As of 22:00 GMT on Friday, Northern Powergrid said it had restored power to 98% of homes affected across the North East, but 5,100 remained cut off.
The firm previously warned some could be without power until Wednesday, 12 days after the storm's 98mph winds tore down electricity lines.
In Cumbria, 350 homes remain cut off.
About 1,250 homes in Scotland are also without power, while a £700 cap on compensation has been lifted allowing all those affected to claim £70 for each 12-hour period they are left without power - after an initial £70 for the first 48 hours.
Energy regulator Ofgem has also warned it would take enforcement action against network companies which failed to restore power to customers quickly enough.
Northern Powergrid has been criticised by some home owners - especially in remote parts of County Durham and Northumberland - who have been unable to speak to the firm or get updates on when their power would be restored.
A spokeswoman for the firm said: "As well as creating enormous challenges for us in terms of the engineering work we have to do to respond, the scale of the disruption has made it very challenging for us to communicate effectively with our customers.
"We have heard that loud and clear - and we are sorry that we weren't able to do better in that respect."
She said engineers now had a "much clearer picture of the repairs needed" although "it's not perfect" and "we will still find some surprises".
The firm said it had about 700 jobs to complete and their "best estimate right now is that the last of that work will be completed on Wednesday".
Stephen Deakin from Dissington, near Newcastle, said he had been without power for eight days and counting after a tree knocked a an electricity pole into his garden.
He said he has called Northern Powergrid "every day to complain" as he feared the wires could kill someone if power was turned back on.
He said: "I'm not knocking people on the ground but communication on this has been woeful.
"I understand it's kind of an unprecedented situation but why did they not have a plan in place? Why were people not helped sooner?"
Major incidents were declared in County Durham and Northumberland with more than 160 Army and Royal Marine personnel being deployed to help residents.
Daljit Lally, chief executive of Northumberland County Council said: "We absolutely understand people's frustrations. They are cold, tired and worried.
"We know [Northern Powergrid] are working flat out and bringing all available resource to the county to reconnect people as soon as they possibly can but it is a vast county and the devastation to powerlines has been catastrophic."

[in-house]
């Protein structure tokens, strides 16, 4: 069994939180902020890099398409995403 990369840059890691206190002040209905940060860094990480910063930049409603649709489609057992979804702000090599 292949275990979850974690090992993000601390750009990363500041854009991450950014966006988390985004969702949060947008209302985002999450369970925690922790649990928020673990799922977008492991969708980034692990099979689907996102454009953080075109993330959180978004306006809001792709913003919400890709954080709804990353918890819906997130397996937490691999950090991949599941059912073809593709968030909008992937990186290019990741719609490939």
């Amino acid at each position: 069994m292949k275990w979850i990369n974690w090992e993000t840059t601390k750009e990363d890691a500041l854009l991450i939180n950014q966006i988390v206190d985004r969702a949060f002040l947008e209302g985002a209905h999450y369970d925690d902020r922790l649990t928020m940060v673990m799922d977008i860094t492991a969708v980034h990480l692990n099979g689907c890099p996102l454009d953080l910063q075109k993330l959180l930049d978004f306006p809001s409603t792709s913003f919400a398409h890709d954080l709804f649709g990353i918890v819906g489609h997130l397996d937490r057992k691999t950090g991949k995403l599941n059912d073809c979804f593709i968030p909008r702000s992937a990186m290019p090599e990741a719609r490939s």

In Cumbria, Paul Bircham, from Electricity North West, said all properties should be restored by the end of the weekend, with more than 1,000 being reconnected overnight.
He told BBC Radio Cumbria the remaining properties included holiday lets and second homes, hence a delay in them being reported to the firm.
Overnight repairs had been hit by some problems though, with a a restored line in Crosthwaite being taken back down by another falling tree, but he said: "We will make more connections this morning."
Mr Bircham also said there were other "business as usual" power cuts caused by damage unrelated to the storm, which the firm was fixing.
"We have a good track of which are the longstanding faults and what to put to the top of our priority list," Mr Bircham said, adding: "We will be working to strengthen the repairs we have made and rebuild the line."
Ofgem has said it will review the response of the power companies to the damage caused by Storm Arwen.
Chief executive Jonathan Brearley said the watchdog was "deeply concerned" by the delay in power restoration, adding: "We want to establish the facts and make sure we understand what has happened, whether the network companies have met their obligations. If they haven't, we will take enforcement action."
Meanwhile, The Met Office has issued yellow weather warnings for rain in parts of the North East of England between 18:00 GMT on Saturday and 05:00 on Sunday.